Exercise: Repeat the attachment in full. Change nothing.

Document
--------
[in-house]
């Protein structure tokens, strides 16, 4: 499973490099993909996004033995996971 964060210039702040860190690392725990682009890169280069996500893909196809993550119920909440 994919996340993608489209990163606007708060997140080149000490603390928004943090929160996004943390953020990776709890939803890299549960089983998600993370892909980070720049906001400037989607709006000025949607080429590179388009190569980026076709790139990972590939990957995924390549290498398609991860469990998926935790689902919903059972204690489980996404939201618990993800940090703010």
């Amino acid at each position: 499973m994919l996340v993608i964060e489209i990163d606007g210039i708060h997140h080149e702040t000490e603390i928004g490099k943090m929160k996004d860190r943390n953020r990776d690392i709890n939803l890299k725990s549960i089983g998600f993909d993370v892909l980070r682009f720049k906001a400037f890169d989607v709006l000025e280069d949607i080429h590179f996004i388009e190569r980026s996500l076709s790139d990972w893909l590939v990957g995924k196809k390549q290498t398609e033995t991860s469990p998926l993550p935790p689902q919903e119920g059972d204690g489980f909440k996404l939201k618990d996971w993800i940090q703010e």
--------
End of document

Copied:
[in-house]
């Protein structure tokens, strides 16, 4: 499973490099993909996004033995996971 964060210039702040860190690392725990682009890169280069996500893909196809993550119920909440 994919996340993608489209990163606007708060997140080149000490603390928004943090929160996004943390953020990776709890939803890299549960089983998600993370892909980070720049906001400037989607709006000025949607080429590179388009190569980026076709790139990972590939990957995924390549290498398609991860469990998926935790689902919903059972204690489980996404939201618990993800940090703010």
């Amino acid at each position: 499973m994919l996340v993608i964060e489209i990163d606007g210039i708060h997140h080149e702040t000490e603390i928004g490099k943090m929160k996004d860190r943390n953020r990776d690392i709890n939803l890299k725990s549960i089983g998600f993909d993370v892909l980070r682009f720049k906001a400037f890169d989607v709006l000025e280069d949607i080429h590179f996004i388009e190569r980026s996500l076709s790139d990972w893909l590939v990957g995924k196809k390549q290498t398609e033995t991860s469990p998926l993550p935790p689902q919903e119920g059972d204690g489980f909440k996404l939201k618990d996971w993800i940090q703010e």